Social Capital: Theory and Research
Nan Lin, Karen S. Cook, Ronald S. Burt
Transaction Publishers - Social Science - 333 pages
Leading scholars in the field of social networks from diverse disciplines present the first systematic and comprehensive collection of current theories and empirical research on the informal connections that individuals have for support, help, and information from other people. Expanding on concepts originally formulated by Pierre Bourdieu and James Coleman, this seminal work will find an essential place with educators and students in the fields of social networks, rational choice theory, institutions, and the socioeconomics of poverty, labor markets, social psychology, and race.
The volume is divided into three parts. The first segment clarifies social capital as a concept and explores its theoretical and operational bases. Additional segments provide brief accounts that place the development of social capital in the context of the family of capital theorists, and identify some critical but controversial perspectives and statements regarding social capital in the literature. The editors then make the argument for the network perspective, why and how such a perspective can clarify controversies and advance our understanding of a whole range of instrumental and expressive outcomes.
Social Capital further provides a forum for ongoing research programs initiated by social scientists working at the crossroads of formal theory and new methods. These scholars and programs share certain understandings and approaches in their analyses of social capital. They argue that social networks are the foundation of social capital. Social networks simultaneously capture individuals and social structure, thus serving as a vital conceptual link between actions and structural constraints, between micro- and macro-level analyses, and between relational and collective dynamic processes. They are further cognizant of the dual significance of the "structural" features of the social networks and the "resources" embedded in the networks as defining elements of social capital.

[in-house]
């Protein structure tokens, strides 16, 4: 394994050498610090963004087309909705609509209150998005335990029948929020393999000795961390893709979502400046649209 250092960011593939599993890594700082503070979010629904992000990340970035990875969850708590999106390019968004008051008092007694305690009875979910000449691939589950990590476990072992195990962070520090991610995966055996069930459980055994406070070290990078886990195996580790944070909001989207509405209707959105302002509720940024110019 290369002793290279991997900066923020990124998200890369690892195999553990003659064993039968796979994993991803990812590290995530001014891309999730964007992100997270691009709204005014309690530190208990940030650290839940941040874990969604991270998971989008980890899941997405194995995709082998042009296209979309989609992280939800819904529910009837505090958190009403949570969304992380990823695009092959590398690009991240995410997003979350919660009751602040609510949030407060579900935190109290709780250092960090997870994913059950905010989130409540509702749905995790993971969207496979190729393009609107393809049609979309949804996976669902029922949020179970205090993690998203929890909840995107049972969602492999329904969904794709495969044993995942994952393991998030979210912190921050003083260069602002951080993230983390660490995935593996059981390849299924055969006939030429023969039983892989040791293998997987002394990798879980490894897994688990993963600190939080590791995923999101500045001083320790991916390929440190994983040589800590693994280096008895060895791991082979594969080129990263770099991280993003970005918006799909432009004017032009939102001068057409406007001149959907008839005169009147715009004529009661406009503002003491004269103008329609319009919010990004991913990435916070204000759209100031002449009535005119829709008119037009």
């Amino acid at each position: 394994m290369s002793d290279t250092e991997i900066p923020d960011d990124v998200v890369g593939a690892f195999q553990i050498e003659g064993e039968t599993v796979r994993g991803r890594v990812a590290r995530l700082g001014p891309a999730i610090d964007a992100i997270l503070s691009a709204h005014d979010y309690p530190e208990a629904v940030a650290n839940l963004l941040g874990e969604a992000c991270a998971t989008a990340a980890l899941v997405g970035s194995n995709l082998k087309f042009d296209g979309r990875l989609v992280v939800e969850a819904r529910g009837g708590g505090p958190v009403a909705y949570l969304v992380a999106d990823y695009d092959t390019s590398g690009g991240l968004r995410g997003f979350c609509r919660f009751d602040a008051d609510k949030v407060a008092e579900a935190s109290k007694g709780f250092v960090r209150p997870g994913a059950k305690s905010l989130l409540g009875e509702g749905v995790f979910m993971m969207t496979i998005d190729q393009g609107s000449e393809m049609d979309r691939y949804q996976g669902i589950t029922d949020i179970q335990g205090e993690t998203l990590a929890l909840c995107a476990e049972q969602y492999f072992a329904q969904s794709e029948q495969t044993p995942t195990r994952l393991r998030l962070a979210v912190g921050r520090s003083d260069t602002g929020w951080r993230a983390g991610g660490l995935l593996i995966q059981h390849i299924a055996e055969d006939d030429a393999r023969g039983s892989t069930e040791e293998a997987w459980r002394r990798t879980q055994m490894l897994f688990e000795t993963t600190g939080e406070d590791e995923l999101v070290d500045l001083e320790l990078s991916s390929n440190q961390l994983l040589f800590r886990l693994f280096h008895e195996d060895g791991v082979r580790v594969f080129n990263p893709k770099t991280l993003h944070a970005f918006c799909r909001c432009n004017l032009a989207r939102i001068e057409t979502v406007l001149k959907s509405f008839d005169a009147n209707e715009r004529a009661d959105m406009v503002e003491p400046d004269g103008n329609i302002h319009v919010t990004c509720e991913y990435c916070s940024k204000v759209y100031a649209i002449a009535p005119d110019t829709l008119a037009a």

Nan Lin is professor of sociology, Duke University.
Karen Cook is Ray Lyman Wilber Professor of Sociology, Department of Sociology, Stanford University.
Ronald S. Burt is Hobart W. Williams Professor of Sociology and Strategy, University of Chicago Graduate School of Business.
CONTENTS Preface vii Part I. Social Capital: Networks and Embedded Resources 1 Building a Network Theory of Social Capital Nan Lin 3 2 Structural Holes versus Network Closure as Social Capital Ronald S. Burt 31 3 The Position Generator: ...
PREFACE Social capital as both concept and theory has drawn much intellectual interest and research in the past two decades. The attraction of the notion is perhaps in part due to the common understanding that as a social element, ...
organized an international conference on social capital held in October- November 1998 at Duke University. We invited speakers who in our judgment were conducting significant work on social capital, and over 150 scholars and ...
Burt tackles a major debate between two different conceptual perspectives on networks as social capital: an open network or a research focus on linkages with ties outside a social group, or a closed network emphasizing internal cohesion ...
They thus demonstrate that social capital (evoking interpersonal ties) represents a purposive investment for those in a position to take advantage of incentives and results in monetary returns. Marsden examines the utility of social ...
What people are saying - Write a review
Structural Holes versus Network Closure as Social Capital
How Much Is That Network Worth? Social Capital
Interpersonal Ties Social Capital and Employer
The Value of Social
The Influence of Social Capital
Social Networks and Social Capital